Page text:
There’s a reason why consumers perceive the substance as unhealthy — because it is. There have been numerous studies linking it to higher rates of diabetes and obesity, not to mention the resulting complications, such as heart disease.

Still, television campaigns, such as this one by the CRA, are attempting to dupe consumers into thinking they’re body “doesn’t know the difference” between high-fructose corn syrup and sugar from say, sugar cane. What these ads fail to mention is the chemically induced nature of the conversion process or that the country is using corn products as a sugar substitute simply because it’s cheap and abundant.

The good news is that consumers are becoming more informed and making smarter decisions, much in the same way they’ve made progress in regard to smoking. The tobacco industry has suffered from bad publicity, and the corn-refining industry should suffer that same fate.

Don’t let the CRA use deceptive PR tactics to mislead consumers. To urge the FDA to deny the CRA’s request, click here.

 

EPA’s Actions On Human Pesticide Testing: Confused Priorities, Motives

I was really starting to get tired of complaining about corrupt industries. First, it was tobacco. Then came financial services, real estate, insurance, pharmaceutical — the list goes on. But when I found out that in 2006, the EPA canceled its ban on human pesticide testing, I had to put my censure moratorium on hold.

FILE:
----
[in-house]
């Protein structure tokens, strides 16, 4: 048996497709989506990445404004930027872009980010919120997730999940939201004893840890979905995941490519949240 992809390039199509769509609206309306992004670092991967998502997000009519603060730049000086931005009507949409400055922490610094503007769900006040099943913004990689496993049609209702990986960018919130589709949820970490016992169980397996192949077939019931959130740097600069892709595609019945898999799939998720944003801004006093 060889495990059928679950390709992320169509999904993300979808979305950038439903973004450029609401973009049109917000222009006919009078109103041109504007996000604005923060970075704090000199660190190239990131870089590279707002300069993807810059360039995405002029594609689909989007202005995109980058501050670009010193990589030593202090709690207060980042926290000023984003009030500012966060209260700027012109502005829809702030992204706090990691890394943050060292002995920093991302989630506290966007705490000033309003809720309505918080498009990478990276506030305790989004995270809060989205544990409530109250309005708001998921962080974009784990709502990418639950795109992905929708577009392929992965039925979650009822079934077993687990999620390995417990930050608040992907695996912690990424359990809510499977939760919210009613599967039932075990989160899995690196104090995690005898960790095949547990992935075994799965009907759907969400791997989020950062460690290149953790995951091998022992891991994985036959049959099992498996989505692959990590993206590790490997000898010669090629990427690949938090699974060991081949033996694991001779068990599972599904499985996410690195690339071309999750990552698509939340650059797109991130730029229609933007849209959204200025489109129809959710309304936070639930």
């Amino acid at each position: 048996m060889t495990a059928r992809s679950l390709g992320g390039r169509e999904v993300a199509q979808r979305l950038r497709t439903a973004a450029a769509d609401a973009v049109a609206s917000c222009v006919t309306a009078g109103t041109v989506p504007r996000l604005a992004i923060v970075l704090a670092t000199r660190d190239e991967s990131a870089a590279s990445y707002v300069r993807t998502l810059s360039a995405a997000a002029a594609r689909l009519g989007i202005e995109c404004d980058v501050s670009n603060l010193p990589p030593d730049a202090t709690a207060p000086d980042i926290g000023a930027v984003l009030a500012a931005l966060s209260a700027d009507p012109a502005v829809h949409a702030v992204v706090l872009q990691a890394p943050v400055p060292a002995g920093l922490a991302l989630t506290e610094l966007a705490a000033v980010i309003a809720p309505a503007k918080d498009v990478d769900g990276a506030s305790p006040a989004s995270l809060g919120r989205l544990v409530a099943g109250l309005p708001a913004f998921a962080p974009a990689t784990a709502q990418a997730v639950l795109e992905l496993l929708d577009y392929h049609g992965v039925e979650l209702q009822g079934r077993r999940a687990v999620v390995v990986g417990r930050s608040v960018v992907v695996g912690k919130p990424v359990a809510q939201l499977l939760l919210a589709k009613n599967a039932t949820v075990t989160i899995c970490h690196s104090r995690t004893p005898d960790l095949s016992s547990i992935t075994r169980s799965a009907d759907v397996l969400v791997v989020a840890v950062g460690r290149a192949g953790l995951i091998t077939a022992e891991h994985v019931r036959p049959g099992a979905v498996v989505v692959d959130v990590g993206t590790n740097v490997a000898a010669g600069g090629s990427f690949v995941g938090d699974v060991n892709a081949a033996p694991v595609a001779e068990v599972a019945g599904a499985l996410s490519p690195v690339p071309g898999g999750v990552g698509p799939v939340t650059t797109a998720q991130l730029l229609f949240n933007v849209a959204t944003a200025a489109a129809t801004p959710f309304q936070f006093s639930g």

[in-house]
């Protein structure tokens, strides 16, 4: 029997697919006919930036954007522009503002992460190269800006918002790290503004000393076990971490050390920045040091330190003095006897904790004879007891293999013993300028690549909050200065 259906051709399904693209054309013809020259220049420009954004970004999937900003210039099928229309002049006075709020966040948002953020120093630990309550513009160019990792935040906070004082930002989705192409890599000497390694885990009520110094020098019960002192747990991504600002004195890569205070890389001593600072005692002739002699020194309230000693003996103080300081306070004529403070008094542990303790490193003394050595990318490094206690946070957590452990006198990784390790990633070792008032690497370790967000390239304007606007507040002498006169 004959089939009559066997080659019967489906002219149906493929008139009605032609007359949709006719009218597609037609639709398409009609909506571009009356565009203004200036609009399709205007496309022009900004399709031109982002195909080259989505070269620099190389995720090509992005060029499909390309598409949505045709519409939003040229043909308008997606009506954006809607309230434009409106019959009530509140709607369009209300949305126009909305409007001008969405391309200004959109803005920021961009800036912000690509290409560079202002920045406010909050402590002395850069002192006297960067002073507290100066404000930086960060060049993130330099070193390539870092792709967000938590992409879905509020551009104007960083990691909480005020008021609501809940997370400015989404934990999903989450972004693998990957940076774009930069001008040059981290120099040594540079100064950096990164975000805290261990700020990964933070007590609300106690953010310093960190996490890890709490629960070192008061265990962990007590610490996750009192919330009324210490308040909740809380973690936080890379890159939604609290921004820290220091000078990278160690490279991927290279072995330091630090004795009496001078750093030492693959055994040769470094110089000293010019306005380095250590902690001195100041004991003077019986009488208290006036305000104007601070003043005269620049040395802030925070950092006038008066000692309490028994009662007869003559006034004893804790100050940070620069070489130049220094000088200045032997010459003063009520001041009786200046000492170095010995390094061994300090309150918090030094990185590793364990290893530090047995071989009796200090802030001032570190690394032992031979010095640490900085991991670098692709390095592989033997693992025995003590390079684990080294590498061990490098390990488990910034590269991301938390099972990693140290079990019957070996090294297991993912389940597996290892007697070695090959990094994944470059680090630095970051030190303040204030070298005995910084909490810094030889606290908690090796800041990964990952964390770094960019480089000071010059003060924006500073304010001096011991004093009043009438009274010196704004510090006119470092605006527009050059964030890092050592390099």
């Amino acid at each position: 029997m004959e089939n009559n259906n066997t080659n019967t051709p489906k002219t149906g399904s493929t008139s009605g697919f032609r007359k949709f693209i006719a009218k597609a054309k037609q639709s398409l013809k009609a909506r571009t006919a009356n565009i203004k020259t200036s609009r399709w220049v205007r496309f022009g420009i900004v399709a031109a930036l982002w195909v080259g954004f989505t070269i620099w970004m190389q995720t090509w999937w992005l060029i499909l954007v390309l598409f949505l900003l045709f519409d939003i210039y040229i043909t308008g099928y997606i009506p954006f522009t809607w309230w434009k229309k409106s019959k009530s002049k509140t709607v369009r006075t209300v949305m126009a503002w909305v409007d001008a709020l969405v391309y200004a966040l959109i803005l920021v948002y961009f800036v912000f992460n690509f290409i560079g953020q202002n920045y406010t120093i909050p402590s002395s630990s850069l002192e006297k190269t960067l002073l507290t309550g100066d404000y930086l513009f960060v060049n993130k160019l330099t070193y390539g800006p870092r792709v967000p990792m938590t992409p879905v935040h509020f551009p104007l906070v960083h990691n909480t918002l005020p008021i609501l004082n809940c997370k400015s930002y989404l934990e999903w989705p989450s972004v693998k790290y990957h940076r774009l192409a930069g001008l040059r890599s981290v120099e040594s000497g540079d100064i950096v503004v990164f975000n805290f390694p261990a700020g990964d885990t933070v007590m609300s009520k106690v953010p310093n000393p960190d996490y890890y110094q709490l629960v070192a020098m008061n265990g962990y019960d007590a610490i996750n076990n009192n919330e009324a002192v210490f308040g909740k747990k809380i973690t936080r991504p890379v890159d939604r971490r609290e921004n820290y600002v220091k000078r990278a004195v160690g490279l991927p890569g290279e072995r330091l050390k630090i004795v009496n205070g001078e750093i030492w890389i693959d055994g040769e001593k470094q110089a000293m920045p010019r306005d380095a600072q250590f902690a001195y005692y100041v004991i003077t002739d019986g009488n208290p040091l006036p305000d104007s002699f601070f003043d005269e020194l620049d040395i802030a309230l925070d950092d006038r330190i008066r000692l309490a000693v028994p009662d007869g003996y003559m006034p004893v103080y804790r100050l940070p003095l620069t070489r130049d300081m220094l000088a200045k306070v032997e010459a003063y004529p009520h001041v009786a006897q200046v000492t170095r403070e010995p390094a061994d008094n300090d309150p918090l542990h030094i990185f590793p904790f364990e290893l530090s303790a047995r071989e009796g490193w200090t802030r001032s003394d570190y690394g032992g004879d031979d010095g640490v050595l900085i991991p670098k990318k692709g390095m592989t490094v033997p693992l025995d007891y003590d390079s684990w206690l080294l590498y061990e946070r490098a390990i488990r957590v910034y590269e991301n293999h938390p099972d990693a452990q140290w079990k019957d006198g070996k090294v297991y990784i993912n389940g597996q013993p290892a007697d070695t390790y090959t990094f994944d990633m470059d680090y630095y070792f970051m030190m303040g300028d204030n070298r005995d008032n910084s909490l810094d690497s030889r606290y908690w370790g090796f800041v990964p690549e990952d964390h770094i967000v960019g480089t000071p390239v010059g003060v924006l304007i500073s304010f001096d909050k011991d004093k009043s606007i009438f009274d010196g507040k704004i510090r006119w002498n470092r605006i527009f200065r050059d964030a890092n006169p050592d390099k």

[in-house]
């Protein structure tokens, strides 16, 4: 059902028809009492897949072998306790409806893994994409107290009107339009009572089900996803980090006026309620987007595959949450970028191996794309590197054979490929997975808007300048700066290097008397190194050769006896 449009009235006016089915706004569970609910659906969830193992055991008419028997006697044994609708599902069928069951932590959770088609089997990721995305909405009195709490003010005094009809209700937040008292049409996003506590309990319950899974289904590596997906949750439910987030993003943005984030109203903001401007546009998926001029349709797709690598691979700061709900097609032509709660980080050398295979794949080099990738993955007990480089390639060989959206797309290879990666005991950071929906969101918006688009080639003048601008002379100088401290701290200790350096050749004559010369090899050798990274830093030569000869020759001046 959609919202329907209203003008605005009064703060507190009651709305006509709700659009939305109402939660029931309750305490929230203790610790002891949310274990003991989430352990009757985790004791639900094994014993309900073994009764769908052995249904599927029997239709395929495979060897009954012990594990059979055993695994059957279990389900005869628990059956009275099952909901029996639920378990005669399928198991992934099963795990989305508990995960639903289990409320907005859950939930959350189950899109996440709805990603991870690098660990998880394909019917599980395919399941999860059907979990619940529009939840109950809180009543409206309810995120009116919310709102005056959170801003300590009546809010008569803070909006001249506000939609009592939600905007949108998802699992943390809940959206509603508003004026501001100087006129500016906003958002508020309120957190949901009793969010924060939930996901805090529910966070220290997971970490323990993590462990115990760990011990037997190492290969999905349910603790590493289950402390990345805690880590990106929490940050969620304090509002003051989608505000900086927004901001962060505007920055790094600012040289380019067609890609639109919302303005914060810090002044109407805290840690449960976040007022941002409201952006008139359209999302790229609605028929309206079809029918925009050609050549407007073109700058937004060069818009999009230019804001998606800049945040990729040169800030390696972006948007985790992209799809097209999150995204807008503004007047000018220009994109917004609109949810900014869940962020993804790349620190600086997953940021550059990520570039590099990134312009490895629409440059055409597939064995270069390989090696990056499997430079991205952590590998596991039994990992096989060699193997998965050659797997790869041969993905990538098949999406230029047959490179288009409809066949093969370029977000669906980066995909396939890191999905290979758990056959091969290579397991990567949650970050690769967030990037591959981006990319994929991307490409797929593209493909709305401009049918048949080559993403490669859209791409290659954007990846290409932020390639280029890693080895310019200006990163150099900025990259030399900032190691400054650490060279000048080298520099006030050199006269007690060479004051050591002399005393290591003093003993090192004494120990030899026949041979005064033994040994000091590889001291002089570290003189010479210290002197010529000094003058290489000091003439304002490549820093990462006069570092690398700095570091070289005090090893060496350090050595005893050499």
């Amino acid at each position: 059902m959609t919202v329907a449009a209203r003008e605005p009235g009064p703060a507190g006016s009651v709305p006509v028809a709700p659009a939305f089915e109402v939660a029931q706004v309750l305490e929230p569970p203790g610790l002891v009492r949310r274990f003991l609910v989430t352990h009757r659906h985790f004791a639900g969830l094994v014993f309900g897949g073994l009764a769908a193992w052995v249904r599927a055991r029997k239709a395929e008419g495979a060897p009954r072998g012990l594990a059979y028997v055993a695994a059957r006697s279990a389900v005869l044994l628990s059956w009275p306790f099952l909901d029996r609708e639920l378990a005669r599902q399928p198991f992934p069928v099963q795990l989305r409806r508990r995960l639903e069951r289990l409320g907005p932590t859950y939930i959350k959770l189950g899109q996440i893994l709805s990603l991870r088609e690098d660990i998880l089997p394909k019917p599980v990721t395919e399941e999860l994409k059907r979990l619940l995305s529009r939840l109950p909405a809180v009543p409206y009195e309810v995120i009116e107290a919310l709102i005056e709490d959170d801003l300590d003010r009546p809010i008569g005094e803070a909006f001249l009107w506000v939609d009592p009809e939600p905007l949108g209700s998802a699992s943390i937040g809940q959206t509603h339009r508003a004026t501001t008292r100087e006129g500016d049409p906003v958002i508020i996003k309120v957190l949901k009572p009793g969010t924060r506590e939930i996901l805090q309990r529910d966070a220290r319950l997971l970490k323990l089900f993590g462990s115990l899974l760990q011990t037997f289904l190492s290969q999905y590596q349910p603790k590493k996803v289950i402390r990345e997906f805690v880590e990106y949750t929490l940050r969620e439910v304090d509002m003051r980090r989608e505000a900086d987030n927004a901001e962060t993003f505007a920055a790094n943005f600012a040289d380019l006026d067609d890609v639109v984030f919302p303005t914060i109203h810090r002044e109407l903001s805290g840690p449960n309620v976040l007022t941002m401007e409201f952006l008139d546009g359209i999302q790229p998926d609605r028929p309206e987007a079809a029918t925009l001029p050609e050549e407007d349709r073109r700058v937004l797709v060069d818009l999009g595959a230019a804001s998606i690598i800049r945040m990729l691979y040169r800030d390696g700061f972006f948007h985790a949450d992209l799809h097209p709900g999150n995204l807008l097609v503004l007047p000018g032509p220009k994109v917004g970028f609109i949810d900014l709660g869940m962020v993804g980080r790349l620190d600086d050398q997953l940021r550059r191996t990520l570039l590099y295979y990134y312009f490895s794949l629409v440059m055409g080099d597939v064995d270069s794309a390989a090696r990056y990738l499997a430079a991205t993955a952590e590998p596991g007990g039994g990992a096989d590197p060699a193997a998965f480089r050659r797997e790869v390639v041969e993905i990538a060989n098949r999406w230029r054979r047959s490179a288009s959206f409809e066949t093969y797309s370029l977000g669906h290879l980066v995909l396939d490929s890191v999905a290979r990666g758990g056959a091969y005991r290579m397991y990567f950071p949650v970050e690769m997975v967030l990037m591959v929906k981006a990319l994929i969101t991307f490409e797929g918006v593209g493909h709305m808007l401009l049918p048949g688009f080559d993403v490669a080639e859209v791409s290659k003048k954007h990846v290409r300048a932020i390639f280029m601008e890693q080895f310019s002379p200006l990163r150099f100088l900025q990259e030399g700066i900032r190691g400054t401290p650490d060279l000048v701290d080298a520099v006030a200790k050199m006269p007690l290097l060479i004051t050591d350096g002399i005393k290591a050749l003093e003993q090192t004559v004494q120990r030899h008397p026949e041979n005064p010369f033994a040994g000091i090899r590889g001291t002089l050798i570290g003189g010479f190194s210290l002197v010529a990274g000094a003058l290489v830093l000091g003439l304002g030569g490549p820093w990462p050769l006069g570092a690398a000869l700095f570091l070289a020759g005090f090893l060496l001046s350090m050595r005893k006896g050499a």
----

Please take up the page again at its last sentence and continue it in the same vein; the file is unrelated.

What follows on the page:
According to a statement from the Natural Resources Defense Council (NRDC), public records show that researchers paid people “to eat or drink pesticides, to enter pesticide vapor ‘chambers,’ or to have pesticides sprayed into their eyes or rubbed onto their skin.”

“In one experiment,” the NRDC statement adds, “the people tested were even told that the chemical was a medicine instead of a pesticide.” Under the rule in place since 2006, it is legal for adults get paid for pesticide testing done on their own children.

It’s bad enough that these products are releasing their harmful toxins into our environment, inevitably affecting human health as well. The pesticide companies know their products are harmful; that’s why their effects on humans need to be measured in the first place.

The good news is that EPA Secretary Lisa Jackson is taking another positive step forward to reverse the corruption that took place under the previous administration: Under a proposed rule, which is currently under a 60-day comment period, the EPA will eliminate the incentive for pesticide companies to conduct testing on humans, the NRDC says.

However, even if it is passed, the rule will not ban human testing altogether — nor will it ban animal testing, which is another issue entirely. But instead of merely proposing stricter regulations — which is a start — maybe we should be taking a harder look at the need for these toxic chemicals in the first place, and instead of wasting money on lawsuits, spend it on researching and developing safer alternatives.